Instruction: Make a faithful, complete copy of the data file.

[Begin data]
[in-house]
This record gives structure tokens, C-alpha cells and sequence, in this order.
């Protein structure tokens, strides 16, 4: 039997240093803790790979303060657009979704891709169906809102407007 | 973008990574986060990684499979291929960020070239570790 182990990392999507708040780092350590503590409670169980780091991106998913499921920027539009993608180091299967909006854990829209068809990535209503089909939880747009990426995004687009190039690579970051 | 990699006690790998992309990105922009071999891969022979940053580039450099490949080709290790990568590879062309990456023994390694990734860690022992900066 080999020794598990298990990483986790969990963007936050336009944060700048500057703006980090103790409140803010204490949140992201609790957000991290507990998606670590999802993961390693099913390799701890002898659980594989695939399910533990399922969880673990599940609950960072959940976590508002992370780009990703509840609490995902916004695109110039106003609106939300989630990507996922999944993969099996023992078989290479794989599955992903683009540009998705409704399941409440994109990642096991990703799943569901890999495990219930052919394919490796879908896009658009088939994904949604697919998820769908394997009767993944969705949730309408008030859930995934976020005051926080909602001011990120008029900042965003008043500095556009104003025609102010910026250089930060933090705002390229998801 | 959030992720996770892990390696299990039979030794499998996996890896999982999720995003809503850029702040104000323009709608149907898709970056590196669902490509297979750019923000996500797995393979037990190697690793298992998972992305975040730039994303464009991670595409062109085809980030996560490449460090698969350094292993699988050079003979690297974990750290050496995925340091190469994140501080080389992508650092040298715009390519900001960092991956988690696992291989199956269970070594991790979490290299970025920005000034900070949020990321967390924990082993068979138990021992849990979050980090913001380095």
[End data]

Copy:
[in-house]
This record gives structure tokens, C-alpha cells and sequence, in this order.
């Protein structure tokens, strides 16, 4: 039997240093803790790979303060657009979704891709169906809102407007 | 973008990574986060990684499979291929960020070239570790 182990990392999507708040780092350590503590409670169980780091991106998913499921920027539009993608180091299967909006854990829209068809990535209503089909939880747009990426995004687009190039690579970051 | 990699006690790998992309990105922009071999891969022979940053580039450099490949080709290790990568590879062309990456023994390694990734860690022992900066 080999020794598990298990990483986790969990963007936050336009944060700048500057703006980090103790409140803010204490949140992201609790957000991290507990998606670590999802993961390693099913390799701890002898659980594989695939399910533990399922969880673990599940609950960072959940976590508002992370780009990703509840609490995902916004695109110039106003609106939300989630990507996922999944993969099996023992078989290479794989599955992903683009540009998705409704399941409440994109990642096991990703799943569901890999495990219930052919394919490796879908896009658009088939994904949604697919998820769908394997009767993944969705949730309408008030859930995934976020005051926080909602001011990120008029900042965003008043500095556009104003025609102010910026250089930060933090705002390229998801 | 959030992720996770892990390696299990039979030794499998996996890896999982999720995003809503850029702040104000323009709608149907898709970056590196669902490509297979750019923000996500797995393979037990190697690793298992998972992305975040730039994303464009991670595409062109085809980030996560490449460090698969350094292993699988050079003979690297974990750290050496995925340091190469994140501080080389992508650092040298715009390519900001960092991956988690696992291989199956269970070594991790979490290299970025920005000034900070949020990321967390924990082993068979138990021992849990979050980090913001380095």